I'm sure there's a lot more that could be delved into, but there are people more qualified than me to be doing that. Hopefully my advice helps.
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#5 Darren Levine

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Posted 13 September 2010 - 09:07 AM

Thanks for the input guys, a lot of which i already knew but wanted others to confirm.

All the behind the scenes will be chopped

The music will be subtlized

I will bitch and moan to producers who haven't yet given me footage that belongs in there.

Also, to respond to christopher's valid point about my rant about lowballing and consequently my posted rates: i wish there was a place to stipulate different rates for different circumstances, the rates i listed do not include a director's monitor, wireless video, wireless follow focus, as well as being a rate for lighter camera rigs. There's nowhere on the site to clearly list that type of info for what the rate includes, and it's obviously better to start at base and add what they need ala cart then to list the heavens and be ignored. I also stipulate to the producer that i will not kill myself for the base rate, frequent breaks is required in the scheduling. Again, i wish i could be clearer on this site, but it's just not possible. I won't go near the other guy on here who's operating for 475/day, does he realize that's a rental price?

not sure why i even list the without gear price, no one i've ever encountered provided a rig. Like most of us here, our rig is our tool, and we own the tool and know the tool.


Also to respond to fletcher about my drop top. Back when i was inexperienced and ignorant my drop times were indeed absurdly short, those clips will be replaced with the ones i need to rip out of some producer's hands. i now feel cozy with a drop of 2-2.5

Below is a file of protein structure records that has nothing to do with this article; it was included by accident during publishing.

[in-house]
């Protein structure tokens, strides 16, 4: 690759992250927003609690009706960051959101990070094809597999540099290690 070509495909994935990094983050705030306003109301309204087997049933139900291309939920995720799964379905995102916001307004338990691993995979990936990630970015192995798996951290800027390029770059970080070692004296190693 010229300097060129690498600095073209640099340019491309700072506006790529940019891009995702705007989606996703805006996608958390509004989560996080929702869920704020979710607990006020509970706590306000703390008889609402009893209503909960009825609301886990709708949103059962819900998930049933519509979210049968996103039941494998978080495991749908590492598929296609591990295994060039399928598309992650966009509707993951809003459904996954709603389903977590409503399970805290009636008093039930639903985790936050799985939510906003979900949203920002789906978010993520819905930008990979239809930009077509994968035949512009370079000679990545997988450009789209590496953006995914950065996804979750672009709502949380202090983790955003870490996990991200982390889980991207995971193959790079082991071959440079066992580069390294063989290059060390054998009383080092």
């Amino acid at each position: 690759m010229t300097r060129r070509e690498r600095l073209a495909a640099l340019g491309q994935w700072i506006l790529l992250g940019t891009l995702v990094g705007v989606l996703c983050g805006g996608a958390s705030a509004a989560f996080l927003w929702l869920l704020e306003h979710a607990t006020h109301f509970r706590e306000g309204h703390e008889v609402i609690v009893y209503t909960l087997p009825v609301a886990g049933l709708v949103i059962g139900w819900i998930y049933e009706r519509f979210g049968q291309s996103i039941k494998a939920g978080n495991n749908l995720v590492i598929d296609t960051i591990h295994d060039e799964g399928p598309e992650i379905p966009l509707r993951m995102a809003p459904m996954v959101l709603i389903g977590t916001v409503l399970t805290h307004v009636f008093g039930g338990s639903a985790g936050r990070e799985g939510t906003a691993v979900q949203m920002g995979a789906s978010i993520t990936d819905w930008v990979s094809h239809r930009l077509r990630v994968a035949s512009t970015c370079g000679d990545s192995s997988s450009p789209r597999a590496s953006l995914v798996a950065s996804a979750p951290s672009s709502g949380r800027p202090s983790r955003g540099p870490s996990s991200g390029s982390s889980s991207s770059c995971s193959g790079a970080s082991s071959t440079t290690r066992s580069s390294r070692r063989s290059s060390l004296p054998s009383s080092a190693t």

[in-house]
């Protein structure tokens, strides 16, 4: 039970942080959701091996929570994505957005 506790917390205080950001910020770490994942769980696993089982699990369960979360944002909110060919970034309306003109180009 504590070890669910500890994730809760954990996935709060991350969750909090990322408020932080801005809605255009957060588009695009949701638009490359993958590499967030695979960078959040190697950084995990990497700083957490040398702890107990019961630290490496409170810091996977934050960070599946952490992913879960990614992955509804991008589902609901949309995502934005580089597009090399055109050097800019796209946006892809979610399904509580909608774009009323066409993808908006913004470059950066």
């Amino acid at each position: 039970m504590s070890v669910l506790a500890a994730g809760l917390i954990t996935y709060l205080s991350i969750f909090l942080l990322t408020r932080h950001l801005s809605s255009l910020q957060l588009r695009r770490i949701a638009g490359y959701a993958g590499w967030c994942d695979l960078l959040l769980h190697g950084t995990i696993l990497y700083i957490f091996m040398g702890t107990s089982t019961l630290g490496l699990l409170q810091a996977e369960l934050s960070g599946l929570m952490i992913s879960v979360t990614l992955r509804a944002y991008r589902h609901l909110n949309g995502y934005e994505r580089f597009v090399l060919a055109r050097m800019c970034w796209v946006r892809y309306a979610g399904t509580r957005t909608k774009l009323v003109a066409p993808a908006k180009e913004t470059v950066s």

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#6 Janice Arthur

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Posted 13 September 2010 - 09:58 AM

Darren;

Couple of points.

I haven't looked at the reel so I'm not commenting on that; the others have done that well.

I am commenting on your last post.

One thing is that you tell them you'll need plenty of breaks.

I don't tell them that, the UPM, Producer hears that and says "This guy can't cut it." I do ask what the day
is going to be; "Is it running through the woods or is it walking in a house?" Then I know what to expect and if I want the job. Directors and ADs know about breaks, don't clutter up the Producer with that "demand."

My plan for the day is that the 'Steadicam should go together as easily as a tinker toy and I should have a seamless show in front of them'. (Obviously that's what you said but by saying "I need breaks." you just killed that whole thing.)

What you are saying with your base rate is 'Make my phone ring'. You're trying not exclude yourself from
any phone calls, I get that but all that add-on stuff is annoying to callers. You may have "read" your caller
and see if all that is making them annoyed.

They want a guy/gal who can do the job and will show up with all the stuff. Great now Steadicam is off his/her list of things to do.

Good luck.

JA
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#7 Brandon Zachary

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Posted 13 September 2010 - 10:07 AM

You may have to "kill yourself" for your base rate. I just worked a 14 hour day where I basically lived in the rig. It was the flyer, but the only real time I actually was able to remove the gear was lunch! I took a few moments here and there, but I killed myself for the rate I agreed to work for. Most of the people on this forum have a ton more experience than me and I'm sure they could do a better job at advising you in this area. But keep in mind, if you agree to do a job (for whatever rate) you better work like you're getting paid the best rate on set.

Just my 2cents
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#8 Lohengrin Zapiain

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Posted 13 September 2010 - 10:33 AM